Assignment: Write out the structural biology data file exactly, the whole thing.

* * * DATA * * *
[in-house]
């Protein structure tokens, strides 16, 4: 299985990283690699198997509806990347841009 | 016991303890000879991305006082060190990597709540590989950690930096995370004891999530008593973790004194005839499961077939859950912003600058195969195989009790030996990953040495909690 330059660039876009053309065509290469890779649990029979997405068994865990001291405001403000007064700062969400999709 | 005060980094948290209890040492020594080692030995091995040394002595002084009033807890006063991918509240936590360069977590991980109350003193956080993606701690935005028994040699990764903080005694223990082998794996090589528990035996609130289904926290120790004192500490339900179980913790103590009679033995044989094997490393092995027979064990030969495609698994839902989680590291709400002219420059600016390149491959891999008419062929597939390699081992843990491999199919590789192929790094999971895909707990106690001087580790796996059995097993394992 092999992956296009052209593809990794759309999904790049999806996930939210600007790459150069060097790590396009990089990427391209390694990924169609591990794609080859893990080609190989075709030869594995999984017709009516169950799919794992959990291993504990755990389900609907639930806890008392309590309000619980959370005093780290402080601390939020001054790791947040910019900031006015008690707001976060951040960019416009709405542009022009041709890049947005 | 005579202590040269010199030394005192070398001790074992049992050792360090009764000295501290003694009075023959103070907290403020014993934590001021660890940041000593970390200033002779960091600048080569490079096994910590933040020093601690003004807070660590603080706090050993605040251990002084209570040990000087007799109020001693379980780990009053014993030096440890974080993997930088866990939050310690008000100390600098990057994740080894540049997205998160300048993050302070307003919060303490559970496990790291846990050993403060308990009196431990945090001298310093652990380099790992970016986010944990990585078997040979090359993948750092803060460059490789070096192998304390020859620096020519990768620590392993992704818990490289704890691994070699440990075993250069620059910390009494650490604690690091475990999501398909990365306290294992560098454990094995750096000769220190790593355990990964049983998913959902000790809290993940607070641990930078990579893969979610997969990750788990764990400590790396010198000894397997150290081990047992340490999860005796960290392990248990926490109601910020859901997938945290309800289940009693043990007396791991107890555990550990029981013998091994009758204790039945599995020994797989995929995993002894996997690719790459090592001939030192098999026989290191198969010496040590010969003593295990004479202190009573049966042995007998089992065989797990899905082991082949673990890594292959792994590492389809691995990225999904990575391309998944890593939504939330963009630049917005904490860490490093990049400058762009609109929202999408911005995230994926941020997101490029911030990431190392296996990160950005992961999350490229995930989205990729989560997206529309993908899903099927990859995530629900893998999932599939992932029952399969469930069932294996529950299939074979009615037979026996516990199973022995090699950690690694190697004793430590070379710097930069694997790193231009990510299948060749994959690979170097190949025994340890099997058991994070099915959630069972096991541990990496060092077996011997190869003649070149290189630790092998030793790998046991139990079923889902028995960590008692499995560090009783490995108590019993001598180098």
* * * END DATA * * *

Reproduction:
[in-house]
């Protein structure tokens, strides 16, 4: 299985990283690699198997509806990347841009 | 016991303890000879991305006082060190990597709540590989950690930096995370004891999530008593973790004194005839499961077939859950912003600058195969195989009790030996990953040495909690 330059660039876009053309065509290469890779649990029979997405068994865990001291405001403000007064700062969400999709 | 005060980094948290209890040492020594080692030995091995040394002595002084009033807890006063991918509240936590360069977590991980109350003193956080993606701690935005028994040699990764903080005694223990082998794996090589528990035996609130289904926290120790004192500490339900179980913790103590009679033995044989094997490393092995027979064990030969495609698994839902989680590291709400002219420059600016390149491959891999008419062929597939390699081992843990491999199919590789192929790094999971895909707990106690001087580790796996059995097993394992 092999992956296009052209593809990794759309999904790049999806996930939210600007790459150069060097790590396009990089990427391209390694990924169609591990794609080859893990080609190989075709030869594995999984017709009516169950799919794992959990291993504990755990389900609907639930806890008392309590309000619980959370005093780290402080601390939020001054790791947040910019900031006015008690707001976060951040960019416009709405542009022009041709890049947005 | 005579202590040269010199030394005192070398001790074992049992050792360090009764000295501290003694009075023959103070907290403020014993934590001021660890940041000593970390200033002779960091600048080569490079096994910590933040020093601690003004807070660590603080706090050993605040251990002084209570040990000087007799109020001693379980780990009053014993030096440890974080993997930088866990939050310690008000100390600098990057994740080894540049997205998160300048993050302070307003919060303490559970496990790291846990050993403060308990009196431990945090001298310093652990380099790992970016986010944990990585078997040979090359993948750092803060460059490789070096192998304390020859620096020519990768620590392993992704818990490289704890691994070699440990075993250069620059910390009494650490604690690091475990999501398909990365306290294992560098454990094995750096000769220190790593355990990964049983998913959902000790809290993940607070641990930078990579893969979610997969990750788990764990400590790396010198000894397997150290081990047992340490999860005796960290392990248990926490109601910020859901997938945290309800289940009693043990007396791991107890555990550990029981013998091994009758204790039945599995020994797989995929995993002894996997690719790459090592001939030192098999026989290191198969010496040590010969003593295990004479202190009573049966042995007998089992065989797990899905082991082949673990890594292959792994590492389809691995990225999904990575391309998944890593939504939330963009630049917005904490860490490093990049400058762009609109929202999408911005995230994926941020997101490029911030990431190392296996990160950005992961999350490229995930989205990729989560997206529309993908899903099927990859995530629900893998999932599939992932029952399969469930069932294996529950299939074979009615037979026996516990199973022995090699950690690694190697004793430590070379710097930069694997790193231009990510299948060749994959690979170097190949025994340890099997058991994070099915959630069972096991541990990496060092077996011997190869003649070149290189630790092998030793790998046991139990079923889902028995960590008692499995560090009783490995108590019993001598180098």